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Papers of the Week

2022 Jan




Study of Profile of Mucormycosis During the Second Wave of COVID-19 in a Tertiary Care Hospital.


Kamath S, Kumar M, Sarkar N, Ahmed T, Sunder A
Cureus. 2022 Jan; 14(1):e21054.
PMID: 35155019.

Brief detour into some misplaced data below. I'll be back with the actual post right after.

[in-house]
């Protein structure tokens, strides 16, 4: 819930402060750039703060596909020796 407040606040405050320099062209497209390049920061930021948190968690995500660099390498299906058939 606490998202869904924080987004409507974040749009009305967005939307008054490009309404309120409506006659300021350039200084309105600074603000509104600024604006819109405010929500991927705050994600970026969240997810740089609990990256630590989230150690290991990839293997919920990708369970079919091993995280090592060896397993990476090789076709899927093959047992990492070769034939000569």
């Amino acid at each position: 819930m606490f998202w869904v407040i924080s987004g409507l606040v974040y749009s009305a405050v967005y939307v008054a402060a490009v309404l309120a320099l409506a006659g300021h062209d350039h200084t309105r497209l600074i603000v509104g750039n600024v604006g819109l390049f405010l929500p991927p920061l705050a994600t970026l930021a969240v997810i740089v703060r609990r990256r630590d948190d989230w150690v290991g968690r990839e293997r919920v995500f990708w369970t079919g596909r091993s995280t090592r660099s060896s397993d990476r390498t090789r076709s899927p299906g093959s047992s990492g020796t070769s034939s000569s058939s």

Introduction and aim Mucormycosis is a lethal opportunistic infection caused by filamentous fungi of the family Mucoraceae (black fungus). There has been a sudden increase in the incidence of these cases during the second wave of the COVID-19 pandemic due to the immunocompromised state caused by the disease and its treatment. Early diagnosis and appropriate medical management are essential to reduce disease morbidity and mortality. Through this study, we aim to study the clinical features, risk factors, laboratory investigations, and radiological findings of patients with mucormycosis as well as evaluate the clinical outcomes in each case. Methods and materials This was a prospective study that included only confirmed mucormycosis cases admitted in Tata Main Hospital (TMH) from April 2021 to July 2021. A case of mucormycosis was defined as the one in which clinical and radiological features were consistent with mucormycosis and fungus was demonstrated in the tissue by potassium hydroxide (KOH) mount/culture/histopathological examination (HPE). Data relating to epidemiology, risk factors, clinico-radiological features, and outcomes were analyzed and expressed as a percentage of total cases. Results Of the total 15 cases, three patients (33.3%) had active COVID-19 infection, eight (53.3%) were in the post-COVID-19 state, two (13.4%) had COVID-19 like illness and two (13.4%) patients did not have COVID-19 in the recent past. There was male predominance with the male to female ratio being 2.75:1. The commonest associated co-morbid condition was diabetes mellitus (13 patients, 86.7%). Amongst the myriad manifestations, periorbital swelling was the commonest symptom (11 patients, 73.3%). Among neurological manifestations, involvement of cranial nerves was found in nine (60%) patients with the third cranial nerve being the most commonly affected nerve (eight patients, 53.3%). Cavernous sinus thrombosis (CST) was found in one (6.7%) patient. Diagnostic nasal endoscopy (DNE) revealed eschar at various sites in 13 patients (86.7%). Central retinal artery occlusion (CRAO) was found bilaterally in one patient (6.7%) while two patients (13.3%) had CRAO on the left. Radiologically, the most commonly involved sinuses were maxillary and ethmoidal (eight patients, 53.3%). Bilateral sinus involvement was more common (46.7%) than unilateral sinus involvement. The average length of stay (LOS) was 17.5±7.8 days. The overall mortality was 40%. Five (33.3%) patients developed secondary bacterial infections. All patients received medical therapy with intravenous amphotericin B. In addition, seven (46.7%) patients underwent functional endoscopic sinus surgery (FESS) with debridement of which, five (71.4%) patients survived and made a good recovery. One patient (6.7%) with pulmonary mucormycosis underwent lobectomy. Conclusion New-onset headache, black nasal discharge, periorbital swelling, retro-orbital pain, visual diminution, restriction of eye movements should prompt an immediate search for mucormycosis especially in the background of history of diabetes mellitus in patient with recent or current COVID-19 disease. Radio-imaging with computerized tomography and magnetic resonance imaging are complementary to clinical evaluation in assessing the disease extent and diagnosis of complications. Prompt diagnosis is essential due to the angio-invasive nature of the mucor and requires aggressive anti-fungal therapy and debridement of the devitalized tissue.